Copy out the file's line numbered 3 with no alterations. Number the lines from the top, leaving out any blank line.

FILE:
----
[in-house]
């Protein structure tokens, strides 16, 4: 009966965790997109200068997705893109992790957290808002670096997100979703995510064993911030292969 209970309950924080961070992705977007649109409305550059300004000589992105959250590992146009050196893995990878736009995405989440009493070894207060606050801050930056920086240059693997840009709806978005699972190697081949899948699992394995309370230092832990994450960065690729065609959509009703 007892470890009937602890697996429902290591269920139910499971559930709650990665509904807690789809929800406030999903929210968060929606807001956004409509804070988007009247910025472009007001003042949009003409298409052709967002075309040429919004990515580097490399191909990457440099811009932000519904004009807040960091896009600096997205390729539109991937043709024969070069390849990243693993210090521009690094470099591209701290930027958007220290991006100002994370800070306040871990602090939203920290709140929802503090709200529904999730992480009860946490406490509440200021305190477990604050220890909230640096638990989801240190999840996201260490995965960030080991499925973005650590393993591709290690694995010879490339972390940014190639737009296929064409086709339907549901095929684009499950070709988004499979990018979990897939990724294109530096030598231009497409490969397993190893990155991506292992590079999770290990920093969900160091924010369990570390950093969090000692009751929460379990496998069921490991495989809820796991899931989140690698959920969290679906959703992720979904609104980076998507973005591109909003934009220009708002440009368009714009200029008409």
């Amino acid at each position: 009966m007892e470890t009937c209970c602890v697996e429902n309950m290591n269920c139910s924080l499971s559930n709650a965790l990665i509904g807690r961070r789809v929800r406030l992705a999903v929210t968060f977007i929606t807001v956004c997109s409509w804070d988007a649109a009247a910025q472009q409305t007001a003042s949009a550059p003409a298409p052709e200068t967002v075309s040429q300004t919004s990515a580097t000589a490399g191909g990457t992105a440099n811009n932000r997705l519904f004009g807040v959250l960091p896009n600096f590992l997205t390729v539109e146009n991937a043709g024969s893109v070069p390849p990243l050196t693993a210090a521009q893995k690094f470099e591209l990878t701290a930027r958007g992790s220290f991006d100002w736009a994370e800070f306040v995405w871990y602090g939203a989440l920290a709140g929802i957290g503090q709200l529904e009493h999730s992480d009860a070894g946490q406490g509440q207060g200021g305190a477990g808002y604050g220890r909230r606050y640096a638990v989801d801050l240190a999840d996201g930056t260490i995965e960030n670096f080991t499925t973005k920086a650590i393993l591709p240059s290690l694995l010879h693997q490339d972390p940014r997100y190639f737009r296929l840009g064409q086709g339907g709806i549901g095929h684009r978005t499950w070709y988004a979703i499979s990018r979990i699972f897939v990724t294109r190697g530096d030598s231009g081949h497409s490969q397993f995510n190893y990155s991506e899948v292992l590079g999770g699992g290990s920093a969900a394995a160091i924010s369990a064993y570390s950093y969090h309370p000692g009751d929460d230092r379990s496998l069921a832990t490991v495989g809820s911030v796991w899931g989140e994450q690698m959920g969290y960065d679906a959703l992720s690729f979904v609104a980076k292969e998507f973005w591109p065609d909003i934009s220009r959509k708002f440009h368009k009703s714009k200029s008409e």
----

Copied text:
């Amino acid at each position: 009966m007892e470890t009937c209970c602890v697996e429902n309950m290591n269920c139910s924080l499971s559930n709650a965790l990665i509904g807690r961070r789809v929800r406030l992705a999903v929210t968060f977007i929606t807001v956004c997109s409509w804070d988007a649109a009247a910025q472009q409305t007001a003042s949009a550059p003409a298409p052709e200068t967002v075309s040429q300004t919004s990515a580097t000589a490399g191909g990457t992105a440099n811009n932000r997705l519904f004009g807040v959250l960091p896009n600096f590992l997205t390729v539109e146009n991937a043709g024969s893109v070069p390849p990243l050196t693993a210090a521009q893995k690094f470099e591209l990878t701290a930027r958007g992790s220290f991006d100002w736009a994370e800070f306040v995405w871990y602090g939203a989440l920290a709140g929802i957290g503090q709200l529904e009493h999730s992480d009860a070894g946490q406490g509440q207060g200021g305190a477990g808002y604050g220890r909230r606050y640096a638990v989801d801050l240190a999840d996201g930056t260490i995965e960030n670096f080991t499925t973005k920086a650590i393993l591709p240059s290690l694995l010879h693997q490339d972390p940014r997100y190639f737009r296929l840009g064409q086709g339907g709806i549901g095929h684009r978005t499950w070709y988004a979703i499979s990018r979990i699972f897939v990724t294109r190697g530096d030598s231009g081949h497409s490969q397993f995510n190893y990155s991506e899948v292992l590079g999770g699992g290990s920093a969900a394995a160091i924010s369990a064993y570390s950093y969090h309370p000692g009751d929460d230092r379990s496998l069921a832990t490991v495989g809820s911030v796991w899931g989140e994450q690698m959920g969290y960065d679906a959703l992720s690729f979904v609104a980076k292969e998507f973005w591109p065609d909003i934009s220009r959509k708002f440009h368009k009703s714009k200029s008409e």